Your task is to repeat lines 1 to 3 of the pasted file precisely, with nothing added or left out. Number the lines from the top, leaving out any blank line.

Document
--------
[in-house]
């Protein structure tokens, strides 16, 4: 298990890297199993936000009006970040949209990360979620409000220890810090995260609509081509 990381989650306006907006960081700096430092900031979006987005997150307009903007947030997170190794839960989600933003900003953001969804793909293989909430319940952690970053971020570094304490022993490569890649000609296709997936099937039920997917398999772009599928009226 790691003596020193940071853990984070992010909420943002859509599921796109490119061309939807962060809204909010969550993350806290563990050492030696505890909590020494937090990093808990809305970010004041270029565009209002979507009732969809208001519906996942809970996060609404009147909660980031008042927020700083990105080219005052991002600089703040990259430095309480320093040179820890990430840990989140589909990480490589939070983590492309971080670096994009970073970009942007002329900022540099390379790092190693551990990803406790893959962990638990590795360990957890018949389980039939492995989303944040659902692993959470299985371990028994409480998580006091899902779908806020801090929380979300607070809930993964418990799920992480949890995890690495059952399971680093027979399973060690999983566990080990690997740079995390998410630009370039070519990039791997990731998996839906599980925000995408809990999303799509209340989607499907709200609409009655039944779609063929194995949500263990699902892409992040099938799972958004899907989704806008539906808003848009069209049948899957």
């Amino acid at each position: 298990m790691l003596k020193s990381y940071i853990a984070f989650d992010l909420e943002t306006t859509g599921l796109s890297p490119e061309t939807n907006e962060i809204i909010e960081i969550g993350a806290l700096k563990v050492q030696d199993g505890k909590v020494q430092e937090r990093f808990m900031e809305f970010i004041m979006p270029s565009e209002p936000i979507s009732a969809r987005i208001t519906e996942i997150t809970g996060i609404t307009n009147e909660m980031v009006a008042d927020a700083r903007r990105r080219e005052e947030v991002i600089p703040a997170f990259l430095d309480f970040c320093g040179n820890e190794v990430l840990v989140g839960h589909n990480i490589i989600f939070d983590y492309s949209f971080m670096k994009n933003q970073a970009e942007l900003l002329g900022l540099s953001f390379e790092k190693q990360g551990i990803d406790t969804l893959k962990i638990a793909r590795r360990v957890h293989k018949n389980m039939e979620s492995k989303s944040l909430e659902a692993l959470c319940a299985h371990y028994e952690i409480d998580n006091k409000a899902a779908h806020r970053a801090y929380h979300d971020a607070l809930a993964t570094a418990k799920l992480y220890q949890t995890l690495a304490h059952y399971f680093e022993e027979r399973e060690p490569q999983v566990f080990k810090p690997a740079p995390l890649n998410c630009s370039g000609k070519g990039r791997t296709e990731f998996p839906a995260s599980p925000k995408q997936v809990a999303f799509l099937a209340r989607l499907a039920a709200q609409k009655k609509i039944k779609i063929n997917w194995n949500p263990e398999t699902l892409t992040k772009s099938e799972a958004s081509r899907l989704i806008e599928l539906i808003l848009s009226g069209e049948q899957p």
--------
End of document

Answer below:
[in-house]
């Protein structure tokens, strides 16, 4: 298990890297199993936000009006970040949209990360979620409000220890810090995260609509081509 990381989650306006907006960081700096430092900031979006987005997150307009903007947030997170190794839960989600933003900003953001969804793909293989909430319940952690970053971020570094304490022993490569890649000609296709997936099937039920997917398999772009599928009226 790691003596020193940071853990984070992010909420943002859509599921796109490119061309939807962060809204909010969550993350806290563990050492030696505890909590020494937090990093808990809305970010004041270029565009209002979507009732969809208001519906996942809970996060609404009147909660980031008042927020700083990105080219005052991002600089703040990259430095309480320093040179820890990430840990989140589909990480490589939070983590492309971080670096994009970073970009942007002329900022540099390379790092190693551990990803406790893959962990638990590795360990957890018949389980039939492995989303944040659902692993959470299985371990028994409480998580006091899902779908806020801090929380979300607070809930993964418990799920992480949890995890690495059952399971680093027979399973060690999983566990080990690997740079995390998410630009370039070519990039791997990731998996839906599980925000995408809990999303799509209340989607499907709200609409009655039944779609063929194995949500263990699902892409992040099938799972958004899907989704806008539906808003848009069209049948899957």
């Amino acid at each position: 298990m790691l003596k020193s990381y940071i853990a984070f989650d992010l909420e943002t306006t859509g599921l796109s890297p490119e061309t939807n907006e962060i809204i909010e960081i969550g993350a806290l700096k563990v050492q030696d199993g505890k909590v020494q430092e937090r990093f808990m900031e809305f970010i004041m979006p270029s565009e209002p936000i979507s009732a969809r987005i208001t519906e996942i997150t809970g996060i609404t307009n009147e909660m980031v009006a008042d927020a700083r903007r990105r080219e005052e947030v991002i600089p703040a997170f990259l430095d309480f970040c320093g040179n820890e190794v990430l840990v989140g839960h589909n990480i490589i989600f939070d983590y492309s949209f971080m670096k994009n933003q970073a970009e942007l900003l002329g900022l540099s953001f390379e790092k190693q990360g551990i990803d406790t969804l893959k962990i638990a793909r590795r360990v957890h293989k018949n389980m039939e979620s492995k989303s944040l909430e659902a692993l959470c319940a299985h371990y028994e952690i409480d998580n006091k409000a899902a779908h806020r970053a801090y929380h979300d971020a607070l809930a993964t570094a418990k799920l992480y220890q949890t995890l690495a304490h059952y399971f680093e022993e027979r399973e060690p490569q999983v566990f080990k810090p690997a740079p995390l890649n998410c630009s370039g000609k070519g990039r791997t296709e990731f998996p839906a995260s599980p925000k995408q997936v809990a999303f799509l099937a209340r989607l499907a039920a709200q609409k009655k609509i039944k779609i063929n997917w194995n949500p263990e398999t699902l892409t992040k772009s099938e799972a958004s081509r899907l989704i806008e599928l539906i808003l848009s009226g069209e049948q899957p």